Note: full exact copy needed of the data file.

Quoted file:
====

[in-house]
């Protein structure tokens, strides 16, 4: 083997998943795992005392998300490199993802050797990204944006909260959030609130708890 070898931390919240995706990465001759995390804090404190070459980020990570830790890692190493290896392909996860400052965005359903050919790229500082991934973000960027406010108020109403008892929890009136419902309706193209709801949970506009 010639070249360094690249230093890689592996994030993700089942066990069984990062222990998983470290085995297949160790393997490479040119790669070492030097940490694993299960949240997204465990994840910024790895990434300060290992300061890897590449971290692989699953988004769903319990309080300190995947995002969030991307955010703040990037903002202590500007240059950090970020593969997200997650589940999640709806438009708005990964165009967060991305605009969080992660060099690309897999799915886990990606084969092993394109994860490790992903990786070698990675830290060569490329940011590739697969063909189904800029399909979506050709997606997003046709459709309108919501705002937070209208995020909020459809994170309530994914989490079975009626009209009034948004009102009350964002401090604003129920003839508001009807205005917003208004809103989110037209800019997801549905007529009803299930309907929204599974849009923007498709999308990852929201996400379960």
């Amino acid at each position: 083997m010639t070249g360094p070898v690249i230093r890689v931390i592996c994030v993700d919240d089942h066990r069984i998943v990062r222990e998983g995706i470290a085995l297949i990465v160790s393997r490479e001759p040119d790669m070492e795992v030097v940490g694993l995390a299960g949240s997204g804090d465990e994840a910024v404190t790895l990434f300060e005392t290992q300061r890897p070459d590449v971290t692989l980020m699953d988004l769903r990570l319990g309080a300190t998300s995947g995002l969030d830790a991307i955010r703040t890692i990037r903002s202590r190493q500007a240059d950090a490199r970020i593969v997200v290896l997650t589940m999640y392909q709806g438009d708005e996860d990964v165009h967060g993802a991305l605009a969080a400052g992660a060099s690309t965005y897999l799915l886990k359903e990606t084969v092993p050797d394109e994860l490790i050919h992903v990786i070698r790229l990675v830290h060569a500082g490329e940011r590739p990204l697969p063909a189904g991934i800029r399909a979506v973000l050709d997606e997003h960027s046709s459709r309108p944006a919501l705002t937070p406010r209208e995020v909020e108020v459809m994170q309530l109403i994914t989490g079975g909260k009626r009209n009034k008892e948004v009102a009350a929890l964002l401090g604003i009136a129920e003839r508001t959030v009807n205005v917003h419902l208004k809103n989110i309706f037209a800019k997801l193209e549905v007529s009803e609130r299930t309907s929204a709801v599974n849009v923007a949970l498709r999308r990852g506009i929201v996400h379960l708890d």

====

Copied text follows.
[in-house]
């Protein structure tokens, strides 16, 4: 083997998943795992005392998300490199993802050797990204944006909260959030609130708890 070898931390919240995706990465001759995390804090404190070459980020990570830790890692190493290896392909996860400052965005359903050919790229500082991934973000960027406010108020109403008892929890009136419902309706193209709801949970506009 010639070249360094690249230093890689592996994030993700089942066990069984990062222990998983470290085995297949160790393997490479040119790669070492030097940490694993299960949240997204465990994840910024790895990434300060290992300061890897590449971290692989699953988004769903319990309080300190995947995002969030991307955010703040990037903002202590500007240059950090970020593969997200997650589940999640709806438009708005990964165009967060991305605009969080992660060099690309897999799915886990990606084969092993394109994860490790992903990786070698990675830290060569490329940011590739697969063909189904800029399909979506050709997606997003046709459709309108919501705002937070209208995020909020459809994170309530994914989490079975009626009209009034948004009102009350964002401090604003129920003839508001009807205005917003208004809103989110037209800019997801549905007529009803299930309907929204599974849009923007498709999308990852929201996400379960």
């Amino acid at each position: 083997m010639t070249g360094p070898v690249i230093r890689v931390i592996c994030v993700d919240d089942h066990r069984i998943v990062r222990e998983g995706i470290a085995l297949i990465v160790s393997r490479e001759p040119d790669m070492e795992v030097v940490g694993l995390a299960g949240s997204g804090d465990e994840a910024v404190t790895l990434f300060e005392t290992q300061r890897p070459d590449v971290t692989l980020m699953d988004l769903r990570l319990g309080a300190t998300s995947g995002l969030d830790a991307i955010r703040t890692i990037r903002s202590r190493q500007a240059d950090a490199r970020i593969v997200v290896l997650t589940m999640y392909q709806g438009d708005e996860d990964v165009h967060g993802a991305l605009a969080a400052g992660a060099s690309t965005y897999l799915l886990k359903e990606t084969v092993p050797d394109e994860l490790i050919h992903v990786i070698r790229l990675v830290h060569a500082g490329e940011r590739p990204l697969p063909a189904g991934i800029r399909a979506v973000l050709d997606e997003h960027s046709s459709r309108p944006a919501l705002t937070p406010r209208e995020v909020e108020v459809m994170q309530l109403i994914t989490g079975g909260k009626r009209n009034k008892e948004v009102a009350a929890l964002l401090g604003i009136a129920e003839r508001t959030v009807n205005v917003h419902l208004k809103n989110i309706f037209a800019k997801l193209e549905v007529s009803e609130r299930t309907s929204a709801v599974n849009v923007a949970l498709r999308r990852g506009i929201v996400h379960l708890d």